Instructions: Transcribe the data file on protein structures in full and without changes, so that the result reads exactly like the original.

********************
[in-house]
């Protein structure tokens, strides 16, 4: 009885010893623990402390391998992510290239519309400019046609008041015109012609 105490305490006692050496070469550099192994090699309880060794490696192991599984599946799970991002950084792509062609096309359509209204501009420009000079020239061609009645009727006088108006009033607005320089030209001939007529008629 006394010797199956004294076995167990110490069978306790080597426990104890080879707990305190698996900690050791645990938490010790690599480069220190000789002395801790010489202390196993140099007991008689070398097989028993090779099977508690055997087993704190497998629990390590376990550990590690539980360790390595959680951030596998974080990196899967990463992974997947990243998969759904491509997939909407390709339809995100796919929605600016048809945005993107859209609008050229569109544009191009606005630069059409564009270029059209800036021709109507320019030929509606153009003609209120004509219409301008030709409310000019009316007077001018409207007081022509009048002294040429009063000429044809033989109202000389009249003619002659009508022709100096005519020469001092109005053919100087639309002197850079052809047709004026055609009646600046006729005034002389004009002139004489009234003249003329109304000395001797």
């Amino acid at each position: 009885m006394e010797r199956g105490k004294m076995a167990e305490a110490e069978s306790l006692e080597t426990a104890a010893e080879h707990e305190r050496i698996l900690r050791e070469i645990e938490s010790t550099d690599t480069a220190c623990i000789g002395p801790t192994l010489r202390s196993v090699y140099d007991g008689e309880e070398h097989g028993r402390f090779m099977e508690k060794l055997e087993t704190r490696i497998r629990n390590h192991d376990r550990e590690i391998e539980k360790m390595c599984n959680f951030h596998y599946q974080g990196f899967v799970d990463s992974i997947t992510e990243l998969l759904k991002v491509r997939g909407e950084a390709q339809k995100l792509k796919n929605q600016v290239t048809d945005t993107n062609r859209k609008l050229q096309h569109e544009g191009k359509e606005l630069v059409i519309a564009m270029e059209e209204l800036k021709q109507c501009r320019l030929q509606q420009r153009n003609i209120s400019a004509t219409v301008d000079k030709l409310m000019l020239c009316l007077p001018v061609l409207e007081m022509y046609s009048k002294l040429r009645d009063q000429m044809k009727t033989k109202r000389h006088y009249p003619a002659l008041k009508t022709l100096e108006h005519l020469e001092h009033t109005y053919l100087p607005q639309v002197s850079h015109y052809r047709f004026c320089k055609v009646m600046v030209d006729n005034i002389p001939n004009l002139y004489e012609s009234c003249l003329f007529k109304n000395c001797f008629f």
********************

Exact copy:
[in-house]
């Protein structure tokens, strides 16, 4: 009885010893623990402390391998992510290239519309400019046609008041015109012609 105490305490006692050496070469550099192994090699309880060794490696192991599984599946799970991002950084792509062609096309359509209204501009420009000079020239061609009645009727006088108006009033607005320089030209001939007529008629 006394010797199956004294076995167990110490069978306790080597426990104890080879707990305190698996900690050791645990938490010790690599480069220190000789002395801790010489202390196993140099007991008689070398097989028993090779099977508690055997087993704190497998629990390590376990550990590690539980360790390595959680951030596998974080990196899967990463992974997947990243998969759904491509997939909407390709339809995100796919929605600016048809945005993107859209609008050229569109544009191009606005630069059409564009270029059209800036021709109507320019030929509606153009003609209120004509219409301008030709409310000019009316007077001018409207007081022509009048002294040429009063000429044809033989109202000389009249003619002659009508022709100096005519020469001092109005053919100087639309002197850079052809047709004026055609009646600046006729005034002389004009002139004489009234003249003329109304000395001797």
């Amino acid at each position: 009885m006394e010797r199956g105490k004294m076995a167990e305490a110490e069978s306790l006692e080597t426990a104890a010893e080879h707990e305190r050496i698996l900690r050791e070469i645990e938490s010790t550099d690599t480069a220190c623990i000789g002395p801790t192994l010489r202390s196993v090699y140099d007991g008689e309880e070398h097989g028993r402390f090779m099977e508690k060794l055997e087993t704190r490696i497998r629990n390590h192991d376990r550990e590690i391998e539980k360790m390595c599984n959680f951030h596998y599946q974080g990196f899967v799970d990463s992974i997947t992510e990243l998969l759904k991002v491509r997939g909407e950084a390709q339809k995100l792509k796919n929605q600016v290239t048809d945005t993107n062609r859209k609008l050229q096309h569109e544009g191009k359509e606005l630069v059409i519309a564009m270029e059209e209204l800036k021709q109507c501009r320019l030929q509606q420009r153009n003609i209120s400019a004509t219409v301008d000079k030709l409310m000019l020239c009316l007077p001018v061609l409207e007081m022509y046609s009048k002294l040429r009645d009063q000429m044809k009727t033989k109202r000389h006088y009249p003619a002659l008041k009508t022709l100096e108006h005519l020469e001092h009033t109005y053919l100087p607005q639309v002197s850079h015109y052809r047709f004026c320089k055609v009646m600046v030209d006729n005034i002389p001939n004009l002139y004489e012609s009234c003249l003329f007529k109304n000395c001797f008629f």